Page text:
EIFF 2011: Stranger Than Fiction

Documentaries make up a third of the features showing at this year's EIFF. The Skinny preview this strong doc line-up, which includes <i>Project Nim</i>, the new film from <i>Man on Wire</i>'s James Marsh, and <i>Hell and Back Again</i>, the startling war documentary that will close the festival's new Conflict | Reportage strand

Feature by Chris Buckle | 03 Jun 2011

With the 2011 Sheffield Doc/Fest shifted from November to June, Edinburgh found itself in potential competition for titles this year, prompting a partnership which will “give documentary filmmakers greater access to industry and audiences,” whilst easing “the sometimes difficult process of selecting one festival over another.” And what’s good for documentarians is evidently good for festival-goers, with a strong selection of joint premieres, including: Hell and Back Again, which details a US Marine’s experiences both at war and at home; Ballad of Genesis and Lady Jaye’s portrait of Genesis P-Orridge’s explorations in gender identity; and Project Nim, James Marsh’s first documentary since the Oscar-winning Man on Wire. Fresh from a triumphant opening night showing at Sundance, it presents an unorthodox biopic of the splendidly-named Nim Chimpsky, the ape at the centre of experiments in communication at Columbia University in the 1970s; think the forthcoming Rise of the Planet of the Apes but with apocalyptic malice replaced by unexpected insights into the human condition.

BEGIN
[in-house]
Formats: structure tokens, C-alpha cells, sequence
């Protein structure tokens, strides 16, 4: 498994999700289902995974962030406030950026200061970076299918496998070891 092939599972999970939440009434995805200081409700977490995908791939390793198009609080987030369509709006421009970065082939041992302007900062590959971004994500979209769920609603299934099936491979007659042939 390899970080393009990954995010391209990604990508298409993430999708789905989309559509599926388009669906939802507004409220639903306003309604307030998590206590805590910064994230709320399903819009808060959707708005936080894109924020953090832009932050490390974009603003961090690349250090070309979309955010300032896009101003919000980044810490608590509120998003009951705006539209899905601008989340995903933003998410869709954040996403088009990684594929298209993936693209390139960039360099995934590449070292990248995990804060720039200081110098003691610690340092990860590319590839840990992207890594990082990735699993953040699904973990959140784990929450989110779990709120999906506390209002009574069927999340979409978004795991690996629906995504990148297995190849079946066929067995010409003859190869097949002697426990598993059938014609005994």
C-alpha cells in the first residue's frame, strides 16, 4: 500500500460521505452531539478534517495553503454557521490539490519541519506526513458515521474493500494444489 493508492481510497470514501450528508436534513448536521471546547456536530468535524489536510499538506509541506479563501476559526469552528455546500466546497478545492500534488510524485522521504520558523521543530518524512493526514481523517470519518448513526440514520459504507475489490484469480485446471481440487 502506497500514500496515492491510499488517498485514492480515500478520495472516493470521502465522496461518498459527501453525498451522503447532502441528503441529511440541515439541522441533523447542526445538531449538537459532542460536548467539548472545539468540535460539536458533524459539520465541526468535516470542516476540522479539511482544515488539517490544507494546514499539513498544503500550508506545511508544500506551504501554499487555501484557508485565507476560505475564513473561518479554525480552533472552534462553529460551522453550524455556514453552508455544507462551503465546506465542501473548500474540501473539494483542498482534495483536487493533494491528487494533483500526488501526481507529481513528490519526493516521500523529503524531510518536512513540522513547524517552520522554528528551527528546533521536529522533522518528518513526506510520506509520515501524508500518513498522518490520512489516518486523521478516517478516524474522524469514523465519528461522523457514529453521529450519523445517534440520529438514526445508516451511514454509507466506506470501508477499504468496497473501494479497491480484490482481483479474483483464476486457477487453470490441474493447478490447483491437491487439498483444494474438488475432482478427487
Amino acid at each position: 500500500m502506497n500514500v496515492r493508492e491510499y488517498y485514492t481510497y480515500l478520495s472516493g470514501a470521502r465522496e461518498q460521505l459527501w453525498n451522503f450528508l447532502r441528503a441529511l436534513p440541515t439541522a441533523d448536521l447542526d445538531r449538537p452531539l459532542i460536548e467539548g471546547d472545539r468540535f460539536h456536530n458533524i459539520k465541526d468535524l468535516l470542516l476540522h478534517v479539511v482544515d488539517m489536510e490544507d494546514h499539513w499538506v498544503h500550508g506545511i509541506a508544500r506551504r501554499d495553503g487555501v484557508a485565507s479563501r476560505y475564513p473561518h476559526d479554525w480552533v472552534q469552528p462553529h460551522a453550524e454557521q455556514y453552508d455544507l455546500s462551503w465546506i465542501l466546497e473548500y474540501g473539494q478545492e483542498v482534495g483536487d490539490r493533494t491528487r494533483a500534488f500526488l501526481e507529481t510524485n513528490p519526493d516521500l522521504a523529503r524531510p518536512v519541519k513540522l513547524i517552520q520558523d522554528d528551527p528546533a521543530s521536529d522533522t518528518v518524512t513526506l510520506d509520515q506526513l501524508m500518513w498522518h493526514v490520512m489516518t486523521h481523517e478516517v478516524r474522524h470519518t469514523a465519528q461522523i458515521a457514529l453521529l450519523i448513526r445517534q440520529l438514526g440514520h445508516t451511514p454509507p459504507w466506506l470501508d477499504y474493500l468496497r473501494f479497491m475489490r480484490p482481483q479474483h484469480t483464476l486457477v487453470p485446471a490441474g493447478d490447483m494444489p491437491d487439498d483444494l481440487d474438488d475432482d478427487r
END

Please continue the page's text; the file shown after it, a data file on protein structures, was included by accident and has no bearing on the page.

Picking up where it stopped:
Elsewhere in Edinburgh’s twin documentary strands, there’s Burning Ice, in which Jarvis Cocker, Martha Wainwright and famous friends witness the first-hand effects of climate change and sing some songs; Bobby Fischer Against the World’s study of the troubled chess prodigy; and warnings of impending doom in Countdown to Zero, Lucy Walker’s stark examination of the potential for global Armageddon due to too many nuclear weapons and not enough oversight – a warning supported by interviews with Pervez Musharraf and Jimmy Carter amongst others. Finally, terrifying in a somewhat more surreal way, Convento boasts one of the most arrestingly peculiar pitches in this year’s brochure: “a dreamlike documentary about an unusual family of artists who live in an old monastery with their robo-beast creations,” proving that life, as the cliché goes, really can be stranger than fiction.